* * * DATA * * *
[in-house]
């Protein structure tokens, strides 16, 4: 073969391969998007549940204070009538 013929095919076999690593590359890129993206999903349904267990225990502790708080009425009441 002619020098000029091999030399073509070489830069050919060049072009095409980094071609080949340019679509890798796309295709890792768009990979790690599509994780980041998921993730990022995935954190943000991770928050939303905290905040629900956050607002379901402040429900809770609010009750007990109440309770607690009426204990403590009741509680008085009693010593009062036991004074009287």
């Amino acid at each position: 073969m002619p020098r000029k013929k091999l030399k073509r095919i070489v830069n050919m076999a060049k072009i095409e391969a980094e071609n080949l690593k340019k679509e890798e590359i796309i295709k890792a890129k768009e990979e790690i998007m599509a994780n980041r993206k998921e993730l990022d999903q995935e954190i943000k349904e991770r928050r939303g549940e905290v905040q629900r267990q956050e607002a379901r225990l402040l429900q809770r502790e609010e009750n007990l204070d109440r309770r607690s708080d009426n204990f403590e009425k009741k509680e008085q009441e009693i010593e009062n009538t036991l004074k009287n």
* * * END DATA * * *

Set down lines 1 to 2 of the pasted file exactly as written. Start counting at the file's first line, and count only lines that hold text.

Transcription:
[in-house]
């Protein structure tokens, strides 16, 4: 073969391969998007549940204070009538 013929095919076999690593590359890129993206999903349904267990225990502790708080009425009441 002619020098000029091999030399073509070489830069050919060049072009095409980094071609080949340019679509890798796309295709890792768009990979790690599509994780980041998921993730990022995935954190943000991770928050939303905290905040629900956050607002379901402040429900809770609010009750007990109440309770607690009426204990403590009741509680008085009693010593009062036991004074009287």